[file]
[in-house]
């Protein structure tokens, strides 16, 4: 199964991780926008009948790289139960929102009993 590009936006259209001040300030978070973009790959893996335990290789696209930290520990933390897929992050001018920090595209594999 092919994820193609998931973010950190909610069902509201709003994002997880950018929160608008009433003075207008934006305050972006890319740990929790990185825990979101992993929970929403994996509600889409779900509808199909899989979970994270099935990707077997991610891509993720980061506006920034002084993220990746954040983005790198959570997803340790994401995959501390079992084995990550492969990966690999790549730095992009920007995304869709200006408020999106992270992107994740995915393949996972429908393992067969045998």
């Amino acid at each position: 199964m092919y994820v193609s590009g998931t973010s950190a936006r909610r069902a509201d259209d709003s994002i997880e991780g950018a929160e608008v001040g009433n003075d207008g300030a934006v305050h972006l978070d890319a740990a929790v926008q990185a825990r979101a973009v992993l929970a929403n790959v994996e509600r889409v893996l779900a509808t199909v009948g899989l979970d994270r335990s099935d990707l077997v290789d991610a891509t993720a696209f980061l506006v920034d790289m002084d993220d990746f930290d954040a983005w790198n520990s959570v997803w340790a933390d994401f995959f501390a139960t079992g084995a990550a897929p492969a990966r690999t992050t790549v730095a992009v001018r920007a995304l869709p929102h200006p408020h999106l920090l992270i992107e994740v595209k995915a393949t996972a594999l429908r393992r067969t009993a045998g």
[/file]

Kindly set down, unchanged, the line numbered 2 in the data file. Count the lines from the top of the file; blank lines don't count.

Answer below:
């Protein structure tokens, strides 16, 4: 199964991780926008009948790289139960929102009993 590009936006259209001040300030978070973009790959893996335990290789696209930290520990933390897929992050001018920090595209594999 092919994820193609998931973010950190909610069902509201709003994002997880950018929160608008009433003075207008934006305050972006890319740990929790990185825990979101992993929970929403994996509600889409779900509808199909899989979970994270099935990707077997991610891509993720980061506006920034002084993220990746954040983005790198959570997803340790994401995959501390079992084995990550492969990966690999790549730095992009920007995304869709200006408020999106992270992107994740995915393949996972429908393992067969045998």